She doesn’t know where he came from, or why he chose to stop in the little dried-up farming community that she calls home, located smack-dab between No Where Land and Dullsville. But come this way he did, that one day so long ago, and he brought hope, faith and joy along with him.

But more importantly, he brought the tours.

It was a rainless day like many others when he rolled into town driving a one-horse wagon filled with turnstiles, ticket kiosks and Neal McCoy t-shirts. The people gathered around as he slowed to a stop in the center of town, his wagon wheels churning up the grime of ten droughts past. She closes her eyes and she still sees him standing on that wagon, exhorting the crowd to believe in wonders that cannot possibly be, to dream of events that can not possibly happen.

And then, well, then came the moment everybody remembers. The stranger removed his hat, looked up into the arid sky and raised his arms as if to embrace the sun. And he called out, well, shouted out, actually, strange phrases and even stranger names. “Bill Graham! Don Law! Barry Fey!” he proclaimed to the heavens. “Woodstock! Live Aid! US Festival!” he cried out to the skies. “Service charges! Internet presales! Convenience fees!” he bellowed to the parched air above.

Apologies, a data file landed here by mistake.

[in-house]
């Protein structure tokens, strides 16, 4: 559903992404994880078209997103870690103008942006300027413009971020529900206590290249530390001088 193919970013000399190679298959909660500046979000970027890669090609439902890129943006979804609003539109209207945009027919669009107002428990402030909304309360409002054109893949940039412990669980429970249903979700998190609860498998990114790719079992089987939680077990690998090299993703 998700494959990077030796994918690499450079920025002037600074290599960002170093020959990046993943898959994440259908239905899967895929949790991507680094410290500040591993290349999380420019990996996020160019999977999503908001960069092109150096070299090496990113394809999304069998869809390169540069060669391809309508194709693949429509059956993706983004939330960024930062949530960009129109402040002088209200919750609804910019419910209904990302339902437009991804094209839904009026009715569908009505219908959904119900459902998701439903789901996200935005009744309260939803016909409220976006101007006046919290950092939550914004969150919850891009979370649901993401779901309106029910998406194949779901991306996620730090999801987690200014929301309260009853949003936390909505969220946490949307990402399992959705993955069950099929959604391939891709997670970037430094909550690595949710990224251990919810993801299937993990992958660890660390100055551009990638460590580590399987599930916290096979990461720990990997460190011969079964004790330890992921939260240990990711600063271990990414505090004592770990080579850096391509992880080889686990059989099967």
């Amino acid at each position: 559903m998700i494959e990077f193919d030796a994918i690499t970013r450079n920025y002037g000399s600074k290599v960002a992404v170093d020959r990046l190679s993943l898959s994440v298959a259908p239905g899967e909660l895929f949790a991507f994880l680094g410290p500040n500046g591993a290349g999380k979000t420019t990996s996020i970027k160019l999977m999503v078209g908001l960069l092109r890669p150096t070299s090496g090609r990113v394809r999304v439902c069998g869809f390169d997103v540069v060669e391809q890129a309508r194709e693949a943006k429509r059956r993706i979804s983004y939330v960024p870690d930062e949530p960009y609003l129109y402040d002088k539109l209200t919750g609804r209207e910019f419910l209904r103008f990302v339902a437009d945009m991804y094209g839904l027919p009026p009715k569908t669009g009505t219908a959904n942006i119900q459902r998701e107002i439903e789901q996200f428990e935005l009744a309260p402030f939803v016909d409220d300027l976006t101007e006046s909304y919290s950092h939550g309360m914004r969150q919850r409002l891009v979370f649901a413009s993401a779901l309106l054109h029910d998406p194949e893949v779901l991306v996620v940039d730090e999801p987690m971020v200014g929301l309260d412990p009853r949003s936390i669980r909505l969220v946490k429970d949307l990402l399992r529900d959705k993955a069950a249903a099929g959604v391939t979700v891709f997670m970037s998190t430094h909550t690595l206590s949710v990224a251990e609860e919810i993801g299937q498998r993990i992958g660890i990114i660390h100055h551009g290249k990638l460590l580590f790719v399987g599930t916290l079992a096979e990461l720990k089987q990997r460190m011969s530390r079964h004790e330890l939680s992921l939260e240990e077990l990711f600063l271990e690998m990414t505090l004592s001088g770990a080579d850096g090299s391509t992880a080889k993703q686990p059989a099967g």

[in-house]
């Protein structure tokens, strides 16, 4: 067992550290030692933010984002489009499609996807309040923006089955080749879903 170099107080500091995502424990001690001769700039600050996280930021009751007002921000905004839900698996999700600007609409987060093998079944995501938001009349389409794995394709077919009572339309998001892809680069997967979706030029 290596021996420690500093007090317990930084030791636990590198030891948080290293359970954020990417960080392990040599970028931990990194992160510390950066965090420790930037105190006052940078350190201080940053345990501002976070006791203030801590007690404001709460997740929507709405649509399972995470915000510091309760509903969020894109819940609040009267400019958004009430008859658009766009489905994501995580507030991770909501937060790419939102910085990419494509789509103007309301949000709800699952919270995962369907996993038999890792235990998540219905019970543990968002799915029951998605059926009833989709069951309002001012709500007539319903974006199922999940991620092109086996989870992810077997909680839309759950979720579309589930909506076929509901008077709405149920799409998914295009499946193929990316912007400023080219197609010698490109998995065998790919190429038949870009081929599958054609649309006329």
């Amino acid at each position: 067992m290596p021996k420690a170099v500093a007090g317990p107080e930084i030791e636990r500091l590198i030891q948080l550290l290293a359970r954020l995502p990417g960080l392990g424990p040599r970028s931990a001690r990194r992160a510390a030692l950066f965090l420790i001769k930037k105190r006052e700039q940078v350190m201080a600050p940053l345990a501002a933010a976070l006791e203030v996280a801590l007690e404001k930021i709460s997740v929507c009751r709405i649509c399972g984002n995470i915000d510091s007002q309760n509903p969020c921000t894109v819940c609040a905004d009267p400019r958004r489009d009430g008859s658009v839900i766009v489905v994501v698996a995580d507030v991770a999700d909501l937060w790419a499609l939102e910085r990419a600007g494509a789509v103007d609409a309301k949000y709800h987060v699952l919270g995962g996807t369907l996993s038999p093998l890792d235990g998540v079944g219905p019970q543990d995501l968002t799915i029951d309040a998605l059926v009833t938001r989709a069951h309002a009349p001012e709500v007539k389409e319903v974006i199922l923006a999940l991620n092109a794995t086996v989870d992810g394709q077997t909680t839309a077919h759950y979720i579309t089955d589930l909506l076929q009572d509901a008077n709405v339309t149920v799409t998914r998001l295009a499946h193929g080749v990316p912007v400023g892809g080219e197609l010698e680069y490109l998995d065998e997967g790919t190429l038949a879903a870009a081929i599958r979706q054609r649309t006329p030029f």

And that’s when it happened. In the scorched air where there was nothing there was suddenly something. Signed contracts and written agreements fell out of that bone-dry sky and onto the people thirsting for entertainment. The minister’s boy grabbed a nightclub date for Tony Levin, the sheriff, a two night run at the local amphitheatre for Norah Jones, while the local barber / undertaker plucked three arena dates for Dixie Chicks, as easy as, well, truth be told, there ain’t nuttin’ easier than when a firm concert date falls right into your hands.

But that was ten long and dry years ago. He’s moved on to other towns, other dustbowls that require a quick entertainment fix, perhaps a one-off for Berlin or a couple of dates for Michael W. Smith and Third Day. Yet, every day around this time she stands in that prairie under a mercilessly dry and barren sky, and watches the horizon for his return. Yes, every day she stands there amidst the dust devils and those dry, gritty winds, waiting for him to come back.

But if it wasn’t for the great weather, she’d have split years ago.